And now compare the flat earnings of the average worker with the exploding earnings of senior management, companies, and shareholders (and this is just since 1990).
The inequality has gotten so extreme that the ratio of CEOs’ pay to average workers’ pay rose from 50X in 1980 to 350X by 2007.
Why does this matter?
Who cares whether the 1% takes home such a huge share of the country’s earnings?
Those 1%-ers, after all, spend a lot of money.
They spend money, and they invest money.
They invest money in new companies, and those companies then go on to “create jobs” and increase the country’s prosperity.
Well, yes, the richest Americans do spend a lot of money. And they do invest in companies. And those companies do, sometimes, go on to employ other Americans.
But here are two critical points:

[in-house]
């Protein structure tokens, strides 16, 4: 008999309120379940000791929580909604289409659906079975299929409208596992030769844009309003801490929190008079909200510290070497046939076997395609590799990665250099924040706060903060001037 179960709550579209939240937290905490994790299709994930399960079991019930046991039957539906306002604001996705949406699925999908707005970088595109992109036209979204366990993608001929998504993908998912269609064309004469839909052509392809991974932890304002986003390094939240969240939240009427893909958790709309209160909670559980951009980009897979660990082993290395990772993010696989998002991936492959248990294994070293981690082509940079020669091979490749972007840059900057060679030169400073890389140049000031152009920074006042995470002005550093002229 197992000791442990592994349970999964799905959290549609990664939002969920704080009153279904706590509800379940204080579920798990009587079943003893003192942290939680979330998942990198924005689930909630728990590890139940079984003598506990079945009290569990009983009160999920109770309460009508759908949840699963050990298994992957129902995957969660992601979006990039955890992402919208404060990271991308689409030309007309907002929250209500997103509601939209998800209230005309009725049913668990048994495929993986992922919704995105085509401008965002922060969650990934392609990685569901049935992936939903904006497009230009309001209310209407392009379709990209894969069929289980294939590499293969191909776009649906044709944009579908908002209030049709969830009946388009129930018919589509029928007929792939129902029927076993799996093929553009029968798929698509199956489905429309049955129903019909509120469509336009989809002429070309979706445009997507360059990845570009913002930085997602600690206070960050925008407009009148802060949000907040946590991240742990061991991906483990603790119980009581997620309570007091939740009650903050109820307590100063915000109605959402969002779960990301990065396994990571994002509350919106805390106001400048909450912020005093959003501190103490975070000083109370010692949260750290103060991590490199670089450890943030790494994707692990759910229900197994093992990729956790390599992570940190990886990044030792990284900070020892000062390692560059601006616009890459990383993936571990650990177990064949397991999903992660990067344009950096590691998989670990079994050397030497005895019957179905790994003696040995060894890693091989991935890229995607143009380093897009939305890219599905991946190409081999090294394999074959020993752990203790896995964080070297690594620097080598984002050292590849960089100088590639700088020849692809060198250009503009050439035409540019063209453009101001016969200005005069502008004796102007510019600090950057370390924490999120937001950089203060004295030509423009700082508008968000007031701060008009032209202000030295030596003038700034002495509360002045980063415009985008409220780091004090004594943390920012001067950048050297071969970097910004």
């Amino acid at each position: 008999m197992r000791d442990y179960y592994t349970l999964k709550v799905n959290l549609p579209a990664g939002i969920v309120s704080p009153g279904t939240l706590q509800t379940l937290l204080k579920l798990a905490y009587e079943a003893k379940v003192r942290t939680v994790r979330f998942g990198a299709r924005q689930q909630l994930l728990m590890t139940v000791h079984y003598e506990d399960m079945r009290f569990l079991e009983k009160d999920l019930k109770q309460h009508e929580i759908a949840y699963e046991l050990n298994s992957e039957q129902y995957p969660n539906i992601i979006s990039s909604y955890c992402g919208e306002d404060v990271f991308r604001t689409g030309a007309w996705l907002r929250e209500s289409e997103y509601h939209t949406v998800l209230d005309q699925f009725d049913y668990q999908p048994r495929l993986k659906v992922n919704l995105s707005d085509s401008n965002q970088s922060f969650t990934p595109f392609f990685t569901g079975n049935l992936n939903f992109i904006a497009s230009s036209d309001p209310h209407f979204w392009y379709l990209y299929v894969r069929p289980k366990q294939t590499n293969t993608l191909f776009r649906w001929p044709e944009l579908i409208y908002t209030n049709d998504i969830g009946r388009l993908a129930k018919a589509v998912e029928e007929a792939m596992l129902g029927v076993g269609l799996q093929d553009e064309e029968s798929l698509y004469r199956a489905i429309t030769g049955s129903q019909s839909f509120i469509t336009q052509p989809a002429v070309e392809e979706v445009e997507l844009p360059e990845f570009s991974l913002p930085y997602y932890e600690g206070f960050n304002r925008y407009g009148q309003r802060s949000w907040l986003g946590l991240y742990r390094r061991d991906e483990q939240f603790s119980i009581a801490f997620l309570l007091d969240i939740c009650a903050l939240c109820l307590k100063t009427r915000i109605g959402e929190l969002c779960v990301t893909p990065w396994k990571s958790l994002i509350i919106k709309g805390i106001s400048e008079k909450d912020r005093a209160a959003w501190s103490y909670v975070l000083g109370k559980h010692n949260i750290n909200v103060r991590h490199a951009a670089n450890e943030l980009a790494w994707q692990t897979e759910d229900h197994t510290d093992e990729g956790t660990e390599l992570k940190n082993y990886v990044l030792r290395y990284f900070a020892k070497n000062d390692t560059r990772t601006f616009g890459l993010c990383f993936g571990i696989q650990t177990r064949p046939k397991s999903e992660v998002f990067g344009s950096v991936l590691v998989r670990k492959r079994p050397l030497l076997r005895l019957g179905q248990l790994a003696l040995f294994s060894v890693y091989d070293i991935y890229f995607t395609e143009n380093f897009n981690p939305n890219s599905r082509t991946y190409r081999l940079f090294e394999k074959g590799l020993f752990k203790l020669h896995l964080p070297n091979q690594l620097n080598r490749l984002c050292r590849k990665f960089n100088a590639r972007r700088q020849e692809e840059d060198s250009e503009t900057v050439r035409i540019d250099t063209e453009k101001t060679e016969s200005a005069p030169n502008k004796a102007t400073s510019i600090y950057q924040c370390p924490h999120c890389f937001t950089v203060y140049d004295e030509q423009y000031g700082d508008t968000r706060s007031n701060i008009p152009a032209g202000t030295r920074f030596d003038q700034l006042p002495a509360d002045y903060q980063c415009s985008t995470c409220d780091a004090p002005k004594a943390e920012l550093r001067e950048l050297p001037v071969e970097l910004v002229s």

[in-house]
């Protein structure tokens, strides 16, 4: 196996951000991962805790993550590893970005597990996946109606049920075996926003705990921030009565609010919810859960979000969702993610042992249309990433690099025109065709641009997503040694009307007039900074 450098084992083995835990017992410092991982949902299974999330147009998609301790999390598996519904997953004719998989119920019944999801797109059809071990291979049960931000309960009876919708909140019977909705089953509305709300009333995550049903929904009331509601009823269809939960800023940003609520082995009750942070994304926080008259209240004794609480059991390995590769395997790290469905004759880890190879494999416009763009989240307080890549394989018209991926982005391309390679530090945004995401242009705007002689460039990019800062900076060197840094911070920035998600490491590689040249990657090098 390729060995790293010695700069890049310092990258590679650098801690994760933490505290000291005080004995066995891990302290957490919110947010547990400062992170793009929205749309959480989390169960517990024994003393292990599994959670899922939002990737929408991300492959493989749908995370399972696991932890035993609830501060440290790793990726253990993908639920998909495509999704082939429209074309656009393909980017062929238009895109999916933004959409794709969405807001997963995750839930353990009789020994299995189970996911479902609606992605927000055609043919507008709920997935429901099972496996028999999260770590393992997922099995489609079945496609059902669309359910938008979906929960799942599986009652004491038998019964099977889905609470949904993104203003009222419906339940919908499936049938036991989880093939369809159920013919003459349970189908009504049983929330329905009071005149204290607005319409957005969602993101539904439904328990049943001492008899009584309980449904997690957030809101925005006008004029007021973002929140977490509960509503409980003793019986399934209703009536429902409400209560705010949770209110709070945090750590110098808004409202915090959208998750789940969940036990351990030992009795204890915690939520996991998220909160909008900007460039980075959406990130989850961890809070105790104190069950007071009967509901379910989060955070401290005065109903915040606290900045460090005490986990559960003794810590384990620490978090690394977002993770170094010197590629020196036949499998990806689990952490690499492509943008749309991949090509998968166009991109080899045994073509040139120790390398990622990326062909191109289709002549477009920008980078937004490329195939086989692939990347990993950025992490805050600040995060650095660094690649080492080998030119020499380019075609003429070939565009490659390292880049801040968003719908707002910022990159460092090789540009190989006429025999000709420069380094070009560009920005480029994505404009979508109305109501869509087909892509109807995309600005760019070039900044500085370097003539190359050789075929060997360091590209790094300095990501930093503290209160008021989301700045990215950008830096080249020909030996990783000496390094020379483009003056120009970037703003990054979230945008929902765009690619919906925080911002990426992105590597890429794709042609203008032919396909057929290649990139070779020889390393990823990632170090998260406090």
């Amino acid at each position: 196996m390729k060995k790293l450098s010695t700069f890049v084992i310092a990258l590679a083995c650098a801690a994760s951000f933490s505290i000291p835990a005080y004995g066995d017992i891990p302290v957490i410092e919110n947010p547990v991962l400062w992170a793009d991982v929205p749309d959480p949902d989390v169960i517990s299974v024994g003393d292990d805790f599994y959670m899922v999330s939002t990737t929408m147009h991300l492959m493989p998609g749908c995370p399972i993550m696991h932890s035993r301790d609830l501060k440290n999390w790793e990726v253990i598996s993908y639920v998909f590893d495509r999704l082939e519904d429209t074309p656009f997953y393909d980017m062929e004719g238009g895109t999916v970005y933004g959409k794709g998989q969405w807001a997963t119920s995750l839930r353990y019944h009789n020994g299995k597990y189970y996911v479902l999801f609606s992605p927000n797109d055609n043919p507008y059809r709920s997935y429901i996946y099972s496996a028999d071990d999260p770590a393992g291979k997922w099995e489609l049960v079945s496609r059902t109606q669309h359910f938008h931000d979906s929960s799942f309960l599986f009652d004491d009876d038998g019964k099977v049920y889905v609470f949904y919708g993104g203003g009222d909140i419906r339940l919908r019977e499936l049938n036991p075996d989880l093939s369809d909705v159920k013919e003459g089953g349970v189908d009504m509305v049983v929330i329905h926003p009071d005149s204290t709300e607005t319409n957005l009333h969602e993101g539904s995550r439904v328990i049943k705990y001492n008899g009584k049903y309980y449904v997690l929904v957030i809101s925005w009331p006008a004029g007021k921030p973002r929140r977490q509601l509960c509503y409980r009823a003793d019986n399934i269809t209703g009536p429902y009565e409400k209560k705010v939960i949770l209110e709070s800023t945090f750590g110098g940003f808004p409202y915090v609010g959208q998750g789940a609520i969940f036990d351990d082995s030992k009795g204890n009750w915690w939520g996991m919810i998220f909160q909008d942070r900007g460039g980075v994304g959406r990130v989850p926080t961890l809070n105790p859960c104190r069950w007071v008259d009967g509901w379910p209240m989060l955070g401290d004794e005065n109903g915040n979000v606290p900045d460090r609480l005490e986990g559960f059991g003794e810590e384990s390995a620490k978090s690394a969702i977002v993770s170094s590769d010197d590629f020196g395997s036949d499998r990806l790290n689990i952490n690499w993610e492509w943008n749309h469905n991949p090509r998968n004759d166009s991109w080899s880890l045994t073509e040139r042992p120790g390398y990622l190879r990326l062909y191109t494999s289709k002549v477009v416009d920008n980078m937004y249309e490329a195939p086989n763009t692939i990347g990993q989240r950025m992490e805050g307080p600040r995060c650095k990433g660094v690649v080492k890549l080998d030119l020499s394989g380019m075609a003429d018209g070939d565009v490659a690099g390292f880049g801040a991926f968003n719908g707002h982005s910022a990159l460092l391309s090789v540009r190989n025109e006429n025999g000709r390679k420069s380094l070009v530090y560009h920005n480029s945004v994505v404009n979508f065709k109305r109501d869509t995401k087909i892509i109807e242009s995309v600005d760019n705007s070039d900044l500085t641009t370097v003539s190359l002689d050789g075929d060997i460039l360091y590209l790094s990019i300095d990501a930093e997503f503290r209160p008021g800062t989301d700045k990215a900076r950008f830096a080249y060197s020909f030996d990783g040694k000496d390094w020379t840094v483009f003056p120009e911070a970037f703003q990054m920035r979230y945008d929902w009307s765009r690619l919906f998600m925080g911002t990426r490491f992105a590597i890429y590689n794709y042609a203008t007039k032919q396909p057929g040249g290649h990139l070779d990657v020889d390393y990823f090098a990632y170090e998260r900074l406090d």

- America’s highest wage-earners do not spend anywhere near as much as they make.
- America’s middle-class earners, meanwhile, spend nearly every penny they make.
In fact, taken together, America’s middle-class and poor people spend vastly more money than the richest Americans. In fact, they account for the vast majority of spending in the American economy.
Let’s go back to the charts…
From the 1940s to the 1980s, the top 10% of American wage-earners took home 35% of all the income in the United States. In the 1980s, however, this “take” began to increase. In 2007, it topped out at a shocking 50%.
Photo: Emmanuel Saez, 2009
What’s more, the top 1% of wage-earners took home almost half of that ~50%.
Photo: Emmanuel Saez, 2009
And what about spending?
What per cent of the spending in the economy does “the 90%” or even “the 99%” account for?